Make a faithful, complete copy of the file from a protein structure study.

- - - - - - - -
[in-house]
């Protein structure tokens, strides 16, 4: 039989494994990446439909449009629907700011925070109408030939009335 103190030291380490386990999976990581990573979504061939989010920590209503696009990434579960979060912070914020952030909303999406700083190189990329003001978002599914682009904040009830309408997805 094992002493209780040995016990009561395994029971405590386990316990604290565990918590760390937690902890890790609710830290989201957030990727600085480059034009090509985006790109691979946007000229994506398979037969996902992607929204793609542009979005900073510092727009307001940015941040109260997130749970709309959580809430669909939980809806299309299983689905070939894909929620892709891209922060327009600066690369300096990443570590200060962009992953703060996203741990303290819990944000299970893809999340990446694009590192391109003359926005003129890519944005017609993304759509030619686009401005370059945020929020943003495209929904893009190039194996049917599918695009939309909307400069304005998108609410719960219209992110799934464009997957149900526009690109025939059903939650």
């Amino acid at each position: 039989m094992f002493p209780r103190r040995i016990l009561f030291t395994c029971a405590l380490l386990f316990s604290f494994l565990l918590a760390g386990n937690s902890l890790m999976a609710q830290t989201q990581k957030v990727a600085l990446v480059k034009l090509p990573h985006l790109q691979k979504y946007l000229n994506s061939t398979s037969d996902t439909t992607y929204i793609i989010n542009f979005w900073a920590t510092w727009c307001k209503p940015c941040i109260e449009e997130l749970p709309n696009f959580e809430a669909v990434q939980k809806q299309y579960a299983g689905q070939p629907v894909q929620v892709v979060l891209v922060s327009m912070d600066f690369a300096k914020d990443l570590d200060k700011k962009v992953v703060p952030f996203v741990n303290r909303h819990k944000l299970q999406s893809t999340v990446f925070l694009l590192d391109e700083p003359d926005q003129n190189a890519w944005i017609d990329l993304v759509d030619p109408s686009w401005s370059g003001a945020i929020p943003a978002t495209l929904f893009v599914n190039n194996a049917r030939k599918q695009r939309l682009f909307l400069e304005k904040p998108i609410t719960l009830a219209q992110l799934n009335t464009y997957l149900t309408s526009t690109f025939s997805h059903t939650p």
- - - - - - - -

[in-house]
């Protein structure tokens, strides 16, 4: 039989494994990446439909449009629907700011925070109408030939009335 103190030291380490386990999976990581990573979504061939989010920590209503696009990434579960979060912070914020952030909303999406700083190189990329003001978002599914682009904040009830309408997805 094992002493209780040995016990009561395994029971405590386990316990604290565990918590760390937690902890890790609710830290989201957030990727600085480059034009090509985006790109691979946007000229994506398979037969996902992607929204793609542009979005900073510092727009307001940015941040109260997130749970709309959580809430669909939980809806299309299983689905070939894909929620892709891209922060327009600066690369300096990443570590200060962009992953703060996203741990303290819990944000299970893809999340990446694009590192391109003359926005003129890519944005017609993304759509030619686009401005370059945020929020943003495209929904893009190039194996049917599918695009939309909307400069304005998108609410719960219209992110799934464009997957149900526009690109025939059903939650």
């Amino acid at each position: 039989m094992f002493p209780r103190r040995i016990l009561f030291t395994c029971a405590l380490l386990f316990s604290f494994l565990l918590a760390g386990n937690s902890l890790m999976a609710q830290t989201q990581k957030v990727a600085l990446v480059k034009l090509p990573h985006l790109q691979k979504y946007l000229n994506s061939t398979s037969d996902t439909t992607y929204i793609i989010n542009f979005w900073a920590t510092w727009c307001k209503p940015c941040i109260e449009e997130l749970p709309n696009f959580e809430a669909v990434q939980k809806q299309y579960a299983g689905q070939p629907v894909q929620v892709v979060l891209v922060s327009m912070d600066f690369a300096k914020d990443l570590d200060k700011k962009v992953v703060p952030f996203v741990n303290r909303h819990k944000l299970q999406s893809t999340v990446f925070l694009l590192d391109e700083p003359d926005q003129n190189a890519w944005i017609d990329l993304v759509d030619p109408s686009w401005s370059g003001a945020i929020p943003a978002t495209l929904f893009v599914n190039n194996a049917r030939k599918q695009r939309l682009f909307l400069e304005k904040p998108i609410t719960l009830a219209q992110l799934n009335t464009y997957l149900t309408s526009t690109f025939s997805h059903t939650p």